Nor are we impressed by the argument that the Commonwealth presented no evidence of book value or market value of the stock. This was immaterial because book value is certainly affected by the debts of the corporation. If there were no debts to offset the assets, the book value would certainly be larger than if there were. Therefore the misrepresentation as to those debts was a material misrepresentation.

[ 199 Pa. Super. Page 615]

Counsel for the appellant also questions the jurisdiction of the Allegheny County Court of Quarter Sessions. He bases his argument upon the fact that while the $2,400.00 check was delivered to the defendant in Allegheny County, when it was received by the bank in Beaver County it could not be immediately paid because of insufficient funds. Cash was then deposited in the Beaver County bank and the check was then processed by the bank. Counsel for the appellant places considerable reliance upon the case of Com. v. Prep, 186 Pa. Superior Ct. 442, 142 A.2d 460. This case can give him no comfort. In that case Prep, who had a contract to supply cinders to the Department of Highways in York County, and one John W. Crerand, who was Superintendent of Highways in York County, formed a criminal conspiracy in York County whereby Prep would provide Crerand with false delivery slips to be sent together with the valid delivery slips to the Department of Highways at Harrisburg for approval and clearance through the State agencies and the issuance of checks to Prep by the Commonwealth in payment therefor. The checks were placed in the mail in Harrisburg addressed to Prep in Schuylkill County. Counsel for Prep argued that the money was received in Schuylkill County and that therefore Dauphin County did not have jurisdiction to try the fraudulent pretense case under § 836 of The Penal Code. In that case President Judge RHODES, at page 446, stated: "A prosecution for the crime of cheating by fraudulent pretenses should be brought in the county where the offense is completed, that is, where the chattel, money or valuable security is actually obtained by the defendant. Com. v. Hancock, supra, 177 Pa. Superior Ct. 585, 593, 112 A.2d 407; Com. v. Tarsnane, 170 Pa. Superior Ct. 265, 267, 85 A.2d 606. The court below concluded that the checks were obtained by Prep when they were placed in the mail.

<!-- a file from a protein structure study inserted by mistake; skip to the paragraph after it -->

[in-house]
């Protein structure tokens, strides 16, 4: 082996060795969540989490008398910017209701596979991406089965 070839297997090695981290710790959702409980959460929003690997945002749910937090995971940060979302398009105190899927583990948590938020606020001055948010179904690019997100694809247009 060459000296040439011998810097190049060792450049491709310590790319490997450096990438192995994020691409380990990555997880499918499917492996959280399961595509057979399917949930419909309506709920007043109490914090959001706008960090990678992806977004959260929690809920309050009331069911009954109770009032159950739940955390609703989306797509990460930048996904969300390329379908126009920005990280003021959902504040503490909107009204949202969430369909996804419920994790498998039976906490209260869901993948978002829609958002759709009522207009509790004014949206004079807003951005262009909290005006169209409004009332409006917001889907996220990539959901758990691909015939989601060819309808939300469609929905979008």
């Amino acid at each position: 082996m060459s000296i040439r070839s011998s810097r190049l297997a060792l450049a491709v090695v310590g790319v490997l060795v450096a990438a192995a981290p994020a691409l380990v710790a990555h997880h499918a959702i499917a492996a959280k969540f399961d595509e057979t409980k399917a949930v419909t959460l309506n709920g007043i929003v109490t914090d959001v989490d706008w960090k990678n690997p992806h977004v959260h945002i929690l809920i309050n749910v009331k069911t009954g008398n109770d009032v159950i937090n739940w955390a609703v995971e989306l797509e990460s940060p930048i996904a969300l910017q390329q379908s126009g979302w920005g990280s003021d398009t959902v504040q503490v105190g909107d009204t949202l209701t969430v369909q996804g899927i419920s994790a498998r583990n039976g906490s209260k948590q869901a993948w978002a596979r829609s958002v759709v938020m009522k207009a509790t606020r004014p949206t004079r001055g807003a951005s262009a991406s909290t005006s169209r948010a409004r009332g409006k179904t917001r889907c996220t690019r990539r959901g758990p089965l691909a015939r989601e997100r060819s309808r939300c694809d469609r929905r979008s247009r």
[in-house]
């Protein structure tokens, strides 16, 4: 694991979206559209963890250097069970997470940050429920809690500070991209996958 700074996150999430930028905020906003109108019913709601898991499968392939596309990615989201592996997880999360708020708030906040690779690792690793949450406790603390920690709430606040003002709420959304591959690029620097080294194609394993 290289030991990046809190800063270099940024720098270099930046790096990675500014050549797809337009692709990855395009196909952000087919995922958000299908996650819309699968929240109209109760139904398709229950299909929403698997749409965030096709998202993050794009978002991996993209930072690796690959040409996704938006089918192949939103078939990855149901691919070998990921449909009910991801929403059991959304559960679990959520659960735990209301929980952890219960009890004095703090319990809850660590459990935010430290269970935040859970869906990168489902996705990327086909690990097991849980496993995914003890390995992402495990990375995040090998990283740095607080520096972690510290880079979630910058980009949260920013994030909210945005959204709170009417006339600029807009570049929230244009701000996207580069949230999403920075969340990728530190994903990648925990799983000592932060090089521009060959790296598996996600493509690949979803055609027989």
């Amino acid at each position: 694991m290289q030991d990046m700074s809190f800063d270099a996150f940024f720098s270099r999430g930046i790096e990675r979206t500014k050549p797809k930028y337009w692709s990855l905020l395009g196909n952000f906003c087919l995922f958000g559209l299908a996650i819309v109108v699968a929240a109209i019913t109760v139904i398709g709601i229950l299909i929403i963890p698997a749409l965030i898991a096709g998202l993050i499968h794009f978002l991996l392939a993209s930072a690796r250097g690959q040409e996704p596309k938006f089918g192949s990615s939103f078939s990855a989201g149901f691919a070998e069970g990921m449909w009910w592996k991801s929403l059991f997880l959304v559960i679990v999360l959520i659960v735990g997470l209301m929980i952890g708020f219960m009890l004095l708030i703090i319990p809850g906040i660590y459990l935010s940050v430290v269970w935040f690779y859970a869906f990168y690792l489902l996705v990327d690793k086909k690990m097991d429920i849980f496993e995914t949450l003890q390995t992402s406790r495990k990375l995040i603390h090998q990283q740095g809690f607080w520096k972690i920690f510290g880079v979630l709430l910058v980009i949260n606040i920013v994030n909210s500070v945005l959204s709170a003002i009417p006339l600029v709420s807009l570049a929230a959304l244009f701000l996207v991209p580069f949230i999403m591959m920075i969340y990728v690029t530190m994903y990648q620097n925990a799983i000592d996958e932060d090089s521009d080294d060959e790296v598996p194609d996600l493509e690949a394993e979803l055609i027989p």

[ 199 Pa. Super. Page 616]

Prep contends that, although the checks were mailed in Harrisburg, he did not actually receive them until the mail was delivered to him in Frackville." (Emphasis added)

In the Prep case the court really held that there was delivery of the checks to the defendant when they were posted in Dauphin County under the theory that the postal authority was an agent for the defendant to accept delivery in his behalf. There can be no doubt that in the present case the check was actually delivered to the defendant in Allegheny County. The mere fact that the check was subsequently cashed in Beaver County does not affect the jurisdiction of Allegheny County. A check is a chattel. In Black's Law Dictionary, 3rd ed., p. 316, a "chattel" is defined as "an article of personal property; any species of property not amounting to a freehold or fee in land." The check was also a "valuable security." The term "valuable security" is subject to a very broad construction and would include a check: 22 Am.Jur., False Pretenses, § 36. Even though the check was not cashed as soon as it was presented to the bank in Beaver County, it was a "valuable security" because the bank would not have subsequently paid the money to the defendant without the check. It is our conclusion that Allegheny County had jurisdiction to try this case.